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Kern Community College District Receives $1 Million for VR Lab

Kern Community College District Receives $1 Million for VR Lab
KCCD receives $1 million for a mobile VR lab

With state funding for a new mobile virtual reality lab intended to provide next-generation job training to area children in need of career possibilities, the “gamification of learning” is making its way into Kern County.

Assemblywoman Dr. Jasmeet Bains, a Democrat from Bakersfield, gave the Kern Community College District a $1 million state grant on Monday so it may construct an economic mobility lab. By autumn 2025, the district hopes to have the 30-foot caravan operational.

District Chancellor Steven Bloomberg said in an interview that the lab would provide the newest advancements in augmented and virtual reality technologies to enhance training in career and technology education. According to him, it will be used in a number of academic disciplines, such as physiology and cybersecurity.

Referring to the lab as an instrument within the gamification of learning, an educational approach that integrates videogame components to enhance student engagement, Bloomberg detailed a virtual reality initiative that places cybersecurity learners in an emulated National Security Agency workstation.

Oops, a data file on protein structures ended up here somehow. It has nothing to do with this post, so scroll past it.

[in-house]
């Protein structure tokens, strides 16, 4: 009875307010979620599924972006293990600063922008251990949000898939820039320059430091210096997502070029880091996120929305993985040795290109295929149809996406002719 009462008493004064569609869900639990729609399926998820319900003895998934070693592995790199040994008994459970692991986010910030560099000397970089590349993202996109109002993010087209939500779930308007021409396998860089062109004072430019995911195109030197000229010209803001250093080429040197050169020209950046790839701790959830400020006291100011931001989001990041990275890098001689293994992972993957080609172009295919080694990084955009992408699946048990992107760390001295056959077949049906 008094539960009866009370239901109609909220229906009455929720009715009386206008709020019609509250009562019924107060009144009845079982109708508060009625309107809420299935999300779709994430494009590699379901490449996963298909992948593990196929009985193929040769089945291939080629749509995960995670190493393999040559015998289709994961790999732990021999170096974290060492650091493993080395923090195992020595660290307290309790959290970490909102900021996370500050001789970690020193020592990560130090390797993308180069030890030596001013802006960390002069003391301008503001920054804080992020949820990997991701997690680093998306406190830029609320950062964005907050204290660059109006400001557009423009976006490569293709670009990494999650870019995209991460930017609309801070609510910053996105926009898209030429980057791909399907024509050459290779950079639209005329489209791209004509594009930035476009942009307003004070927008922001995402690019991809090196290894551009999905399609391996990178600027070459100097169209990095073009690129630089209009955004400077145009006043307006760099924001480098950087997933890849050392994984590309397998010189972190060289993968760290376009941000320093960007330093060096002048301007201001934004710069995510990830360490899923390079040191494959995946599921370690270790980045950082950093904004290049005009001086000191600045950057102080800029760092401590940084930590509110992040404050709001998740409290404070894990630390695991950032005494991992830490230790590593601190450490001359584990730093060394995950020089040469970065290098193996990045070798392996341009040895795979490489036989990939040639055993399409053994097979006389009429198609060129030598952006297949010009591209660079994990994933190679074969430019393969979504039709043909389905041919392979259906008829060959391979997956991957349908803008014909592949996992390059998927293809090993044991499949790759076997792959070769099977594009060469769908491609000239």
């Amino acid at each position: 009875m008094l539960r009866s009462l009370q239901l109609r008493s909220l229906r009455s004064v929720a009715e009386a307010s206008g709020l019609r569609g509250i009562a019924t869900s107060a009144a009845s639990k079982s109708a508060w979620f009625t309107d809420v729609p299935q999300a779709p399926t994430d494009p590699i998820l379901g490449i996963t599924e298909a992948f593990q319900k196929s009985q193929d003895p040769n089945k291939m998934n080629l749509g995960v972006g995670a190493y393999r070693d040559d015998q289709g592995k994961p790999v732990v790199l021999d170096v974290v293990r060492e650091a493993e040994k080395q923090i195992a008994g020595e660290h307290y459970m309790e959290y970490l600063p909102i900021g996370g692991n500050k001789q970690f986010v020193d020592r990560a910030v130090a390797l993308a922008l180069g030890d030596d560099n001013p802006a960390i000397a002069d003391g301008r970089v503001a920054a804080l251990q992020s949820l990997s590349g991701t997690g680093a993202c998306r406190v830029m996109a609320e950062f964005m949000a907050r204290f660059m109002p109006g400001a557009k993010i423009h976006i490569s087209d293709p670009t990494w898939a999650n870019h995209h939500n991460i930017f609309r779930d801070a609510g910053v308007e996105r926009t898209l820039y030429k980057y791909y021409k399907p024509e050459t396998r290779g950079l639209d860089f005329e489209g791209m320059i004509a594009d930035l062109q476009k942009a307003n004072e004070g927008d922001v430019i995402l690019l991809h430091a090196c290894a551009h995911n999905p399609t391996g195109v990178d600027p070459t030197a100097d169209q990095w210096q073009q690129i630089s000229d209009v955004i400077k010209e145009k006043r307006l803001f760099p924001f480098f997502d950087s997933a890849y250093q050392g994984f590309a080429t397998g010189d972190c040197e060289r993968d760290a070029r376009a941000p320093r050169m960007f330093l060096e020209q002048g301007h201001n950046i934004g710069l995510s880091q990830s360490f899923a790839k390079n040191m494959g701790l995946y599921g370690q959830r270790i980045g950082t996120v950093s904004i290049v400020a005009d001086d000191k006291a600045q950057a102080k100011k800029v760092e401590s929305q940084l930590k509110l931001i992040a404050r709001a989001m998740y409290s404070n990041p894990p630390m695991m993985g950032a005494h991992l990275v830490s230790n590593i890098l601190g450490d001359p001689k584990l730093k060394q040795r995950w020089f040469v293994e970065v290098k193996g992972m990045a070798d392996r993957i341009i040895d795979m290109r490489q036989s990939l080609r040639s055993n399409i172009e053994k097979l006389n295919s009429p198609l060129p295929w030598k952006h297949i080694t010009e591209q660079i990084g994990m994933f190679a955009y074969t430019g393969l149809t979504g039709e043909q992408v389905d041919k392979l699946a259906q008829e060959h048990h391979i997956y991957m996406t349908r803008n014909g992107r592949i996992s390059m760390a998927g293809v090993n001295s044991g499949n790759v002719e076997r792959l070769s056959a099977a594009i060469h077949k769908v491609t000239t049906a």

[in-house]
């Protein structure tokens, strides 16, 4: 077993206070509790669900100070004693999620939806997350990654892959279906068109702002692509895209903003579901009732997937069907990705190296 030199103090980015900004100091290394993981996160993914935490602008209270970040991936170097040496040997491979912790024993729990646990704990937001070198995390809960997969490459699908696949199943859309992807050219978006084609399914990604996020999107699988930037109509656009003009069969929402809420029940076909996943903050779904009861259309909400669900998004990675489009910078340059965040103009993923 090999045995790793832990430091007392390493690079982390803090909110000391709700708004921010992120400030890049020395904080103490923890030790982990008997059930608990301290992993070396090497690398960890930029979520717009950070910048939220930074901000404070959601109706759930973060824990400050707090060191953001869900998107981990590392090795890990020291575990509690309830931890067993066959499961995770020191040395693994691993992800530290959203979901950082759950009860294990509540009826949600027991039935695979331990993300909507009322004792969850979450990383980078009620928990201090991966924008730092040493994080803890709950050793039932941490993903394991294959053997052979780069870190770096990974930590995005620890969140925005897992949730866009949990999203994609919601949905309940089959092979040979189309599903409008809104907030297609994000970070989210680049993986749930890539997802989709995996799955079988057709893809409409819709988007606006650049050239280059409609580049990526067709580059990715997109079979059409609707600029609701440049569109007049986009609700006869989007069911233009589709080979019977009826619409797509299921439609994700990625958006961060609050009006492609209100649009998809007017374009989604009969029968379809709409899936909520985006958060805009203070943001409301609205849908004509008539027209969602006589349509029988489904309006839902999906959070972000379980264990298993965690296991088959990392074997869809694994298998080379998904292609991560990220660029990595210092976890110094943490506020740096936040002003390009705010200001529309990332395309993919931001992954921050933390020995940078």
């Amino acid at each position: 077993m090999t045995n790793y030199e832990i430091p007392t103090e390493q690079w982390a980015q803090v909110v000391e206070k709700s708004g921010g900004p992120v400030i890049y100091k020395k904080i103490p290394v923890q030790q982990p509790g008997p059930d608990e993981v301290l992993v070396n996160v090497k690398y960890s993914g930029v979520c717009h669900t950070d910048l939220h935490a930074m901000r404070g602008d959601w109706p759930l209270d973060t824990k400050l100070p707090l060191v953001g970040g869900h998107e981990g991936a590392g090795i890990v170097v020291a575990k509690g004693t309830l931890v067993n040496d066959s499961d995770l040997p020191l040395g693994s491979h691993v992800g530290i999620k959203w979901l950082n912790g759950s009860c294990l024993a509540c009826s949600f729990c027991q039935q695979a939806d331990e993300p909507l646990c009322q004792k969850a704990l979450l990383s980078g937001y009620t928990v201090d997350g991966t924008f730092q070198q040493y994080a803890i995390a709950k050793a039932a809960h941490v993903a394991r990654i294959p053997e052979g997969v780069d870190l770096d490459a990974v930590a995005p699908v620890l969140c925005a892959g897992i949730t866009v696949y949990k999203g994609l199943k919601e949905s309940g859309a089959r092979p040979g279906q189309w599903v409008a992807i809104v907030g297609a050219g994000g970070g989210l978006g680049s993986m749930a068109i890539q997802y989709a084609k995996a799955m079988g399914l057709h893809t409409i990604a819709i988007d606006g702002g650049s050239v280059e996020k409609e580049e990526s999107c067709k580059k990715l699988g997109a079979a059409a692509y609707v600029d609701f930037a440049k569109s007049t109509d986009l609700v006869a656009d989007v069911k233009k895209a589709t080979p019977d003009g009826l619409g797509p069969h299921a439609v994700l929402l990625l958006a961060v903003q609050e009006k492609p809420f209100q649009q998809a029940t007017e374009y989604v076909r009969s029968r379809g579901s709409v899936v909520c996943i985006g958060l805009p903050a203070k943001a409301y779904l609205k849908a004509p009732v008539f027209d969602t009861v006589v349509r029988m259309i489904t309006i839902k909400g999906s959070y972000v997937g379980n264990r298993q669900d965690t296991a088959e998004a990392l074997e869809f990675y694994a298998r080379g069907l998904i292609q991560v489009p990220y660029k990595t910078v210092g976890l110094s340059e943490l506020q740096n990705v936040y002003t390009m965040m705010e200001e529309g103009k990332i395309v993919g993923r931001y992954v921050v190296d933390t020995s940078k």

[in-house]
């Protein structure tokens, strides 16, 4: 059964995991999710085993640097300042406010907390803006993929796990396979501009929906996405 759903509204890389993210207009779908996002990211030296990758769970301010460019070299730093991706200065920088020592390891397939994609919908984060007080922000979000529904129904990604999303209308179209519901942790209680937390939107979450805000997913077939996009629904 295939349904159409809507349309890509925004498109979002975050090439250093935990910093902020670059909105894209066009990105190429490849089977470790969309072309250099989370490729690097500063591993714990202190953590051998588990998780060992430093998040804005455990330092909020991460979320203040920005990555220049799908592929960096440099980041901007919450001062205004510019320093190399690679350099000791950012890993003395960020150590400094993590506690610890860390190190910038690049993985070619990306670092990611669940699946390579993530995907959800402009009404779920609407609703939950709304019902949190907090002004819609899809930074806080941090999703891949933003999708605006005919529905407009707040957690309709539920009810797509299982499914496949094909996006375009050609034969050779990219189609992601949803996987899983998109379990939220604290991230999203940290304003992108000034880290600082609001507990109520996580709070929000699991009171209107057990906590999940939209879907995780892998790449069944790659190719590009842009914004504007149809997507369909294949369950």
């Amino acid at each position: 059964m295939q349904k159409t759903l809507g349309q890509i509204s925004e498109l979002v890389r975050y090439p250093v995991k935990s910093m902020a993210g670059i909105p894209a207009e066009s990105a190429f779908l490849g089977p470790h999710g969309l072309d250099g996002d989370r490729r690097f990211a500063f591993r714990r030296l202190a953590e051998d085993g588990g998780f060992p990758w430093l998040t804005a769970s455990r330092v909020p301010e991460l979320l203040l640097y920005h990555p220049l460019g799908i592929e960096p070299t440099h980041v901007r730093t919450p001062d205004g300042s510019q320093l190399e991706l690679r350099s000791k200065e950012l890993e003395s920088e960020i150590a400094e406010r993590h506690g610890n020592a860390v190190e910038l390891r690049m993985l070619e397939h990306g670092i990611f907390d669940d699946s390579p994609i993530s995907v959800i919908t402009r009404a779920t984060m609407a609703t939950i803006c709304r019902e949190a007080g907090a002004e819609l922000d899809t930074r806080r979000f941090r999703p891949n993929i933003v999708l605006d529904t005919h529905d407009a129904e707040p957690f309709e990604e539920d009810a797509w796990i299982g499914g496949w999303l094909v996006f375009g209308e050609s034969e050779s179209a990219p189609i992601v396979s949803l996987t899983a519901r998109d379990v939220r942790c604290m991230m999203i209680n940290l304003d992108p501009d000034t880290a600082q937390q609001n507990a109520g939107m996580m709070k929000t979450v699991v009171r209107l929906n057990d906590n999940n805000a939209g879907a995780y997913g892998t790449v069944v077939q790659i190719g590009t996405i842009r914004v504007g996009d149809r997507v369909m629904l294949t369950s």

According to Bloomberg, the programme would give students the impression that they are seated at a table in front of actual monitors while it walks them through a scenario of a digital crime. He said there isn’t anything like the mobile lab that is now being designed in the college district.

According to Bloomberg, those with a two-year KCCD degree may start earning over $60,000 annually. He said that the district’s Cerro Coso Community College in Ridgecrest has submitted an application to start offering a four-year bachelor’s programme in cybersecurity.

He said that the project’s mobility is crucial at the check-presentation event that took place downtown on Monday morning. No matter where they are in the county or what is preventing them from advancing in their careers, it will provide services to pupils.

What happens if one has an obstacle in their path? What happens if there is a shortage of child care? he asked. Bloomberg said that this is precisely what economic mobility entails.

Bains connected this concept to her own upbringing as a Delano girl who never dreamed she would become a doctor. She described the local kids as among of the state’s smartest and most driven, and she said the lab would make higher education more accessible to them.

The issue lies in their lack of access, Bains said. Kids need to see it to be it, to believe it, she remarked.

Romeo Agbalog, a KCCD Trustee, commended Bains for her unwavering advocacy and support of the district. He said that she has competition from over a hundred other state legislators to get projects like the mobility lab.

What she was able to do was a heavy lift, he said.

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